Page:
2.  Be proactive. Don't wait for a charity to ask you for support. Instead flip the table and identify which causes you are most passionate about.
3.  Do your homework. Take the time to research the charity's finances, governance practices and results. You'll find much of this analysis, for free, at Charity Navigator.
4.  Make a long-term commitment. Once you've done your research, give generously and over the long haul. A great way to do that is by setting up a monthly donation to your favorite charity. 

Monday, June 8, 2015

America, Home to the Brave and the Charitable

Last week, we published our 11th Metro Market Study. In this annual report, we analyze differences in the financial, accountability and transparency practices of charities located in various metropolitan markets across America.  

Here are some of the findings from the study:
  • Market Size: New York City (932 large charities), D.C. (686) and L.A. (317) are more crowded and competitive philanthropic markets than Indianapolis (49), Colorado Springs (49) and Orlando (51).
  • CEO Compensation: Charity executives in New York City ($195,758) and D.C. ($185,593) earn considerably more than those in Orlando ($109,695) and Portland ($111,368).
  • Program Expenses: Detroit’s charities (85%) devote the largest percentage of their spending to their programs and services while Indianapolis charities spend the least (79%).
  • Annual Growth: Charities in Miami and San Francisco show the greatest growth in spending on programs, while charities in Orlando and Detroit report the least growth.
  • Level of Contributions: Donors to charities in Miami ($5 million), New York City ($4.6 million) and Kansas City ($4.6 million) are especially generous as these charities report the highest median contributions in the study. Charities in Tampa/St. Petersburg ($2.5 million), Orlando ($2.5 million) and Seattle ($2.8 million) report the lowest median contributions.
  • Assets and Working Capital: The largest charities in Pittsburgh, Cincinnati, Philadelphia and Cleveland are generally richer in assets and working capital than charities in other parts of the country, while charities in Phoenix, Colorado Springs and D.C. are less financially secure.
  • Accountability & Transparency: Charities in Houston, San Diego and Portland earn the highest scores for their commitment to being accountable and transparent while charities in Nashville, Seattle and Pittsburgh score somewhat lower.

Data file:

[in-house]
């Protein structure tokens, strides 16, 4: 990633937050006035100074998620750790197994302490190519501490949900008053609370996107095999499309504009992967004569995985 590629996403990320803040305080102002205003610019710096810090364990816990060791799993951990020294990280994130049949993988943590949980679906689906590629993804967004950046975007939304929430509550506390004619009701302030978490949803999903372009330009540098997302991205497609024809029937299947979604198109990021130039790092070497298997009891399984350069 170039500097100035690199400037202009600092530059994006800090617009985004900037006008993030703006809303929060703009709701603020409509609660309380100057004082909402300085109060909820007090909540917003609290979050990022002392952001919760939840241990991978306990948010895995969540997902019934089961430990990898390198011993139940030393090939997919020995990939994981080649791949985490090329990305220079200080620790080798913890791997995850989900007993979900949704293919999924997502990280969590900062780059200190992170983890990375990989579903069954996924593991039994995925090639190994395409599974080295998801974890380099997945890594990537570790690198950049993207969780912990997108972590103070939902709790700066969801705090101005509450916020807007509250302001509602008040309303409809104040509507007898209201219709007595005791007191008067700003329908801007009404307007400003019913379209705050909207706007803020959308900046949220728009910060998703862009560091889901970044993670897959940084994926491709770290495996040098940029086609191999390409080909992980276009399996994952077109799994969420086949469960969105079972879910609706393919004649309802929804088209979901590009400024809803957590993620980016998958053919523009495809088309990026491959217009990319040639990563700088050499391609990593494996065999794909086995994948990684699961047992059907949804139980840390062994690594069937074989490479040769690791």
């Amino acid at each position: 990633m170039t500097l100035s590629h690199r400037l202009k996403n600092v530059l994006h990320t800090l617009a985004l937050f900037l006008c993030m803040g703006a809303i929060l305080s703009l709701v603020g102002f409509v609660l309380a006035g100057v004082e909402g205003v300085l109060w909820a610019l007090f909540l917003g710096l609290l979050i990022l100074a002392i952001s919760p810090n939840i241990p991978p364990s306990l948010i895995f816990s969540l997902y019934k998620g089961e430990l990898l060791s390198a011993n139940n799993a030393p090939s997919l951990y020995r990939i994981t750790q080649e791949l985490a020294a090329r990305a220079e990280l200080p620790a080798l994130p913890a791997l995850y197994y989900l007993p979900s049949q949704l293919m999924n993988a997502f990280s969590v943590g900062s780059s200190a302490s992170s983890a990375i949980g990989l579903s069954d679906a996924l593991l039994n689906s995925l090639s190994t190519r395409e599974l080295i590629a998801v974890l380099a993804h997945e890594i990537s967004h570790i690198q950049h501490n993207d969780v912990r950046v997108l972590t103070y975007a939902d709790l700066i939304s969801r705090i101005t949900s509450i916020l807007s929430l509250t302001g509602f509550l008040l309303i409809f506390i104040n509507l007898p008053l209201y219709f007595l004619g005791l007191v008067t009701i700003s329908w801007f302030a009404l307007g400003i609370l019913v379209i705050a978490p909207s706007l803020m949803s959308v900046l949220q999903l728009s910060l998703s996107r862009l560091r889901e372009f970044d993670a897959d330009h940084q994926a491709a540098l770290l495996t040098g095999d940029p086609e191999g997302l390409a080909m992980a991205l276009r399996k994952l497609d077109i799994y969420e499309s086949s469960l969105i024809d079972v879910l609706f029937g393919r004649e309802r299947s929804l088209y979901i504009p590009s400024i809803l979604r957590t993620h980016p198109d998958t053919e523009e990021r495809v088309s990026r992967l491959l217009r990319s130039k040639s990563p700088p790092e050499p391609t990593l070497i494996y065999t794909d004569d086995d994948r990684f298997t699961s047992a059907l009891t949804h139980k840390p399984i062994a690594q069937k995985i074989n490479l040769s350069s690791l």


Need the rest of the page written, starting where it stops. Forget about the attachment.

• Financial Health: The largest charities in Nashville, Miami and Houston earn higher scores for their overall financial health than those in Portland, Orlando and St. Louis.
  • Donor Privacy Policy: Portland (66%) has the highest percentage of charities with written donor privacy policies (stating that the charity will not sell, trade or share its donors’ personal information with anyone else, nor send mailings on behalf of other organizations); Nashville (34%) has the lowest percentage of charities with such policies.
  • Types of Charities: Approximately 40% of the largest charities in Kansas City, St. Louis and Tampa/St. Petersburg are classified as Human Services making these philanthropic marketplaces less diverse in terms of the types of charities represented.

Friday, June 5, 2015

Drumroll Please

This year's top charitable marketplace is.... Houston!

That's right, Houston's philanthropic community ranks #1 among the 30 different cities examined in our 2015 Metro Market Study. The exceptional performance of Houston's charities is a result of the hard work of both informed donors and responsible nonprofit leaders. 

In terms of their overall Financial Health and commitment to Accountability & Transparency, the study’s highest and lowest rated charitable communities are: 

Highest Rated

2015 Ranking
2014 Ranking
1) Houston 1) St. Louis
2) San Diego 2) Houston
3) Boston 3) Cleveland
4) Los Angeles 4) Minneapolis/St. Paul
5) Miami 5) Pittsburgh

Lowest Rated

2015 Ranking
2014 Ranking
30) Colorado Springs 30) Phoenix
29) Portland 29) Atlanta
28) Orlando 28) Colorado Springs
27) Tampa/St. Petersburg 27) Portland
26) Philadelphia 26) Tampa/St. Petersburg

But the best news about this year's study is that it confirms that philanthropy is alive and well in all of the 30 cities examined. That's because, not one of the charitable marketplaces ranks below a 3-star, 'good' rating. For this, donors and nonprofit leaders across the country should be commended.

Find out more details about the 30 individual Charitable Metro Markets:

Monday, June 1, 2015

June Charity Ratings Update

Our June 1st ratings release includes hundreds of updated ratings and some newly rated charities that our team of analysts completed

4-star 4 Paws for Ability
4-star Food for Thought
4-star Room to Read
3-star Americares
3-star Clean Ocean Action
2-star Canine Assistants
0-star Veterans Support Foundation

3-star Agape International Missions
3-star Bridges Outreach